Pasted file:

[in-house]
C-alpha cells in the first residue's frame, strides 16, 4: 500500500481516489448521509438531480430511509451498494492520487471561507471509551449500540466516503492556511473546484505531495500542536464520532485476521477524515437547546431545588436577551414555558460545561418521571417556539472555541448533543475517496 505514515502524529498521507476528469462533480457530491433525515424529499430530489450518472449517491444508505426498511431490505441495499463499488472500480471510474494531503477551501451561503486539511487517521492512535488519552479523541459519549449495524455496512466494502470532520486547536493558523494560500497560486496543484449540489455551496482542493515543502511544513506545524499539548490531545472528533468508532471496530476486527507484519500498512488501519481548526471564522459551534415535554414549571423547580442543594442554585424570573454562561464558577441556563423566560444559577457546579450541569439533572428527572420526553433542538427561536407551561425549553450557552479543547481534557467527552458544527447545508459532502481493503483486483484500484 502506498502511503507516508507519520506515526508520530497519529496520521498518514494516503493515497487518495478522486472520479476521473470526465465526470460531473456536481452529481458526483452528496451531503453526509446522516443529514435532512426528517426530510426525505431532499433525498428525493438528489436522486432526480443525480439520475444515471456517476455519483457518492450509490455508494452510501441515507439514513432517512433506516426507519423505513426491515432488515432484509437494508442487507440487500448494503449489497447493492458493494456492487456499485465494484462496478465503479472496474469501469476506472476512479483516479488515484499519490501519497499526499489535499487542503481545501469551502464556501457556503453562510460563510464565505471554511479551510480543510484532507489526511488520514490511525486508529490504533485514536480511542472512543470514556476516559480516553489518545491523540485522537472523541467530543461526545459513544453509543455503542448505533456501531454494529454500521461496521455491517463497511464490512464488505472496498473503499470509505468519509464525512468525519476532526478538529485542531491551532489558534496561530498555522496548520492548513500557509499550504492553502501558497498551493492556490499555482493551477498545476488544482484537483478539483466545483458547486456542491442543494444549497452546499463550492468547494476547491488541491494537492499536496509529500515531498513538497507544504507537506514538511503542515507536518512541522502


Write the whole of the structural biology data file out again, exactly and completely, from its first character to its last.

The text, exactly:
[in-house]
C-alpha cells in the first residue's frame, strides 16, 4: 500500500481516489448521509438531480430511509451498494492520487471561507471509551449500540466516503492556511473546484505531495500542536464520532485476521477524515437547546431545588436577551414555558460545561418521571417556539472555541448533543475517496 505514515502524529498521507476528469462533480457530491433525515424529499430530489450518472449517491444508505426498511431490505441495499463499488472500480471510474494531503477551501451561503486539511487517521492512535488519552479523541459519549449495524455496512466494502470532520486547536493558523494560500497560486496543484449540489455551496482542493515543502511544513506545524499539548490531545472528533468508532471496530476486527507484519500498512488501519481548526471564522459551534415535554414549571423547580442543594442554585424570573454562561464558577441556563423566560444559577457546579450541569439533572428527572420526553433542538427561536407551561425549553450557552479543547481534557467527552458544527447545508459532502481493503483486483484500484 502506498502511503507516508507519520506515526508520530497519529496520521498518514494516503493515497487518495478522486472520479476521473470526465465526470460531473456536481452529481458526483452528496451531503453526509446522516443529514435532512426528517426530510426525505431532499433525498428525493438528489436522486432526480443525480439520475444515471456517476455519483457518492450509490455508494452510501441515507439514513432517512433506516426507519423505513426491515432488515432484509437494508442487507440487500448494503449489497447493492458493494456492487456499485465494484462496478465503479472496474469501469476506472476512479483516479488515484499519490501519497499526499489535499487542503481545501469551502464556501457556503453562510460563510464565505471554511479551510480543510484532507489526511488520514490511525486508529490504533485514536480511542472512543470514556476516559480516553489518545491523540485522537472523541467530543461526545459513544453509543455503542448505533456501531454494529454500521461496521455491517463497511464490512464488505472496498473503499470509505468519509464525512468525519476532526478538529485542531491551532489558534496561530498555522496548520492548513500557509499550504492553502501558497498551493492556490499555482493551477498545476488544482484537483478539483466545483458547486456542491442543494444549497452546499463550492468547494476547491488541491494537492499536496509529500515531498513538497507544504507537506514538511503542515507536518512541522502